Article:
Browse Journal Highlights

Highlights include enriched and related content of notable journal articles presented on Eos org AGU org AGU On Demand and in AGU journals

Scientists capture Earth’s “hum” on ocean floor

Joseph Cariz

Blog— Scientists have long known earthquakes can cause the Earth to vibrate for extended periods of time. However, in 1998 a research team found the Earth also constantly generates a low-frequency vibrational signal in the absence of earthquakes. Since then, seismologists have proposed different theories.... more

RESEARCH BOLSTERS POSSIBILITY OF PLATE TECTONICS ON EUROPA

Press Release— SUBDUCTION—THE SLIDING OF ONE TECTONIC PLATE BENEATH ANOTHER--IS POSSIBLE ON THE ICE SHELL OF JUPITER'S MOON EUROPA, A NEW STUDY SHOWS. THE PROCESS COULD SUPPLY CHEMICAL FOOD FOR LIFE TO A SUBSURFACE OCEAN. WASHINGTON D.C. — A recent study provides new evidence that the icy shell of.... more

Reducing Errors in Satellite-Derived Arctic Sea Ice Thicknesses

Sarah Witman, Freelance Writer

Research Spotlight— Salty snow throws off satellite-based estimates of Arctic sea ice thickness by up to 25%. A new method seeks to fix that. Each September, Arctic sea ice melts to a minimum point and then refreezes again over the winter. As a result of climate change, the Arctic is warming at a rate.... more

Where Did the Water Go on Mars?

Andrew Yau, Editor, Geophysical Research Letters

Editors' Highlight— Primordial solar storm conditions are believed to have significantly enhanced the loss of water and other atmospheric volatiles in Mars’ history. Liquid water used to exist on the Mars surface long ago, but no longer does today. The question is how Mars lost its atmosphere of water.... more

Moon’s Crust Underwent Resurfacing after Forming from Magma Ocean

Blog— The Earth’s Moon had a rough start in life. Formed from a chunk of the Earth that was lopped off during a planetary collision, it spent its early years covered by a roiling global ocean of molten magma before cooling and forming the serene surface we know today. A research team led by The University.... more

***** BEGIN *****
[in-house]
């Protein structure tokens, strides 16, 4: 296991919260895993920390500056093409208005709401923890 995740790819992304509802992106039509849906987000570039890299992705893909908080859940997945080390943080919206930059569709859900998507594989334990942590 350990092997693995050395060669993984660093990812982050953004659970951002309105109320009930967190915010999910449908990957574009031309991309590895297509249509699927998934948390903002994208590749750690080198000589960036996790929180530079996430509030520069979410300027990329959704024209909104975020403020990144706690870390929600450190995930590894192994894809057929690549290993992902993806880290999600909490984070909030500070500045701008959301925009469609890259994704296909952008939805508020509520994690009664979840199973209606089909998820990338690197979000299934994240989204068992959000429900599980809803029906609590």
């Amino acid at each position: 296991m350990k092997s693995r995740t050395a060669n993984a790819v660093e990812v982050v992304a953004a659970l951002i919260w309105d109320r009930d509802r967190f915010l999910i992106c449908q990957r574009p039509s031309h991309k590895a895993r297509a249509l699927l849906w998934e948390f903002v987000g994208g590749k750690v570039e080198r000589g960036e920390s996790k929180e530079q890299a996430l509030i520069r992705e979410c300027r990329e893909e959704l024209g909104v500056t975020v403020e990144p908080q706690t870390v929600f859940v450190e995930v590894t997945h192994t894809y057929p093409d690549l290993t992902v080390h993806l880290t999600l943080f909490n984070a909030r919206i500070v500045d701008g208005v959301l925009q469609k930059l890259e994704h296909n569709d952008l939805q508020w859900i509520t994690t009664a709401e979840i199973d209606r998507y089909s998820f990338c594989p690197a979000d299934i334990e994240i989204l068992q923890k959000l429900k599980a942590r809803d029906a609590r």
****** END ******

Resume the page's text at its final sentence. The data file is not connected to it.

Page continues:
Sloping Topography and Oceanic Surface Modes

Andrew M. Hogg, Editor, Geophysical Research Letters

Editor’s Highlight—  An accurate understanding of the influence of ocean bottom topography helps to diagnose the velocities of subsurface currents.  Currents in the ocean are continually changing, influenced by factors such as “eddies,” circular movements of water, and “planetary waves,” large-scales.... more

Mapping a Valparaíso Earthquake from Foreshock to Aftershock

Sarah Witman, Freelance Writer

From Eos.org: Research Spotlights— Using seismic data recorded along the Chilean coast, scientists retrace the development of a recent earthquake.  A massive arc of seismic activity—stretching from Australia to Japan, up toward Alaska, and down along the west coast of the Americas—is known among geologists.... more

Angles of Plasma Ropes near Mars Point to Different Origins

Sarah Stanley, Freelance Writer

From Eos.org: Research Spotlights— Variation in the orientation of flux rope features in Mars’s magnetotail suggests that some of them form on the planet’s Sun-facing side and travel to the night side. In its infancy, Mars may have generated a strong magnetic field, much like Earth’s. Today, all that.... more

Scientists locate whistling space electrons’ origins

Blog— Scientists have long known that solar-energized particles trapped around the planet are sometimes scattered into Earth’s upper atmosphere where they can contribute to beautiful auroral displays. Yet for decades, no one has known exactly what is responsible for hurling these energetic electrons.... more

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Featured Special Collection

A Census of Atmospheric Variability from Seconds to Decades 

The atmosphere varies naturally on all length scales from millimeters to thousands of kilometers, and on all time scales from seconds to decades and longer.  This special collection of Geophysical Research Letters synthesizes and summarizes that variability through a phenomenological census.  The collection brings together some of the most influential and definitive papers to have been published in this journal in recent years.  The topics covered include turbulence on time scales of seconds and minutes, gravity waves on time scales of hours, weather systems on time scales of days, atmospheric blocking on time scales of weeks, the Madden–Julian Oscillation on time scales of months, the Quasi-Biennial Oscillation and El Niño–Southern Oscillation on time scales of years, and the North Atlantic, Arctic, Antarctic, Pacific Decadal, and Atlantic Multi-decadal Oscillations on time scales of decades.  The collection is accompanied by a Commentary article, which provides an authoritative, concise, and accessible point of reference for the most important modes of atmospheric variability.

A Census of Atmospheric Variability from Seconds to Decades